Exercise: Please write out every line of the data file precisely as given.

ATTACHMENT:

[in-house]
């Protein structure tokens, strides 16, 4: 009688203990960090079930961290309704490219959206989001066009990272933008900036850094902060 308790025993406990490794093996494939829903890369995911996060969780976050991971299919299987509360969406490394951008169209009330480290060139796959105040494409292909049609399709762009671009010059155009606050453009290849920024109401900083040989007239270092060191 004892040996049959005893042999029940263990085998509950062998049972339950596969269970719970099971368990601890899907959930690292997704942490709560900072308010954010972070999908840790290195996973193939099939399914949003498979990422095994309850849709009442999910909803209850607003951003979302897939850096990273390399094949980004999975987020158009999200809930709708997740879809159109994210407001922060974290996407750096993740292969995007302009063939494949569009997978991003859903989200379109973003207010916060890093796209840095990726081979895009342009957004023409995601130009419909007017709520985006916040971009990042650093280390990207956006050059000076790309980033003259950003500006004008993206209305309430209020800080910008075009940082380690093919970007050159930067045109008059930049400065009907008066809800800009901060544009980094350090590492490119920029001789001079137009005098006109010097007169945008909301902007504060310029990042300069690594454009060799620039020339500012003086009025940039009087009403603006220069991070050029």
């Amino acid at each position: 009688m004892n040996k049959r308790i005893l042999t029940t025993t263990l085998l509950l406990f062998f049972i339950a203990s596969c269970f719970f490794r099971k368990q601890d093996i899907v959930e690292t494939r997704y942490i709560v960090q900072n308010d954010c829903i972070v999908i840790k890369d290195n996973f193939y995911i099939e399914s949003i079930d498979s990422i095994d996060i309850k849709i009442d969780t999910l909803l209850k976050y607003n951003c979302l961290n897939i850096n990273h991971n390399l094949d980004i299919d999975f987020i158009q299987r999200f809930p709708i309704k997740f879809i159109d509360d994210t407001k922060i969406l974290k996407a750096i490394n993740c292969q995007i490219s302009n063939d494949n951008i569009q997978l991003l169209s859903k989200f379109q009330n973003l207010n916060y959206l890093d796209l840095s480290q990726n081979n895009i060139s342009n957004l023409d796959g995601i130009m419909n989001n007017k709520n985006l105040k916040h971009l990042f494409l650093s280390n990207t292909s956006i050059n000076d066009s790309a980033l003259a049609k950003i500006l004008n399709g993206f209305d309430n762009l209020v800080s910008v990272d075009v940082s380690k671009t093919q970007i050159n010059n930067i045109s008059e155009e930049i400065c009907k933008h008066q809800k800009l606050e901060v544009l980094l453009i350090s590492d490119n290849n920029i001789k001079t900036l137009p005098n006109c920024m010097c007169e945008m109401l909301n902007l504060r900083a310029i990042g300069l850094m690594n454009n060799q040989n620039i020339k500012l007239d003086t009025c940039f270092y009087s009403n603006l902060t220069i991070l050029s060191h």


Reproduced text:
[in-house]
């Protein structure tokens, strides 16, 4: 009688203990960090079930961290309704490219959206989001066009990272933008900036850094902060 308790025993406990490794093996494939829903890369995911996060969780976050991971299919299987509360969406490394951008169209009330480290060139796959105040494409292909049609399709762009671009010059155009606050453009290849920024109401900083040989007239270092060191 004892040996049959005893042999029940263990085998509950062998049972339950596969269970719970099971368990601890899907959930690292997704942490709560900072308010954010972070999908840790290195996973193939099939399914949003498979990422095994309850849709009442999910909803209850607003951003979302897939850096990273390399094949980004999975987020158009999200809930709708997740879809159109994210407001922060974290996407750096993740292969995007302009063939494949569009997978991003859903989200379109973003207010916060890093796209840095990726081979895009342009957004023409995601130009419909007017709520985006916040971009990042650093280390990207956006050059000076790309980033003259950003500006004008993206209305309430209020800080910008075009940082380690093919970007050159930067045109008059930049400065009907008066809800800009901060544009980094350090590492490119920029001789001079137009005098006109010097007169945008909301902007504060310029990042300069690594454009060799620039020339500012003086009025940039009087009403603006220069991070050029």
């Amino acid at each position: 009688m004892n040996k049959r308790i005893l042999t029940t025993t263990l085998l509950l406990f062998f049972i339950a203990s596969c269970f719970f490794r099971k368990q601890d093996i899907v959930e690292t494939r997704y942490i709560v960090q900072n308010d954010c829903i972070v999908i840790k890369d290195n996973f193939y995911i099939e399914s949003i079930d498979s990422i095994d996060i309850k849709i009442d969780t999910l909803l209850k976050y607003n951003c979302l961290n897939i850096n990273h991971n390399l094949d980004i299919d999975f987020i158009q299987r999200f809930p709708i309704k997740f879809i159109d509360d994210t407001k922060i969406l974290k996407a750096i490394n993740c292969q995007i490219s302009n063939d494949n951008i569009q997978l991003l169209s859903k989200f379109q009330n973003l207010n916060y959206l890093d796209l840095s480290q990726n081979n895009i060139s342009n957004l023409d796959g995601i130009m419909n989001n007017k709520n985006l105040k916040h971009l990042f494409l650093s280390n990207t292909s956006i050059n000076d066009s790309a980033l003259a049609k950003i500006l004008n399709g993206f209305d309430n762009l209020v800080s910008v990272d075009v940082s380690k671009t093919q970007i050159n010059n930067i045109s008059e155009e930049i400065c009907k933008h008066q809800k800009l606050e901060v544009l980094l453009i350090s590492d490119n290849n920029i001789k001079t900036l137009p005098n006109c920024m010097c007169e945008m109401l909301n902007l504060r900083a310029i990042g300069l850094m690594n454009n060799q040989n620039i020339k500012l007239d003086t009025c940039f270092y009087s009403n603006l902060t220069i991070l050029s060191h």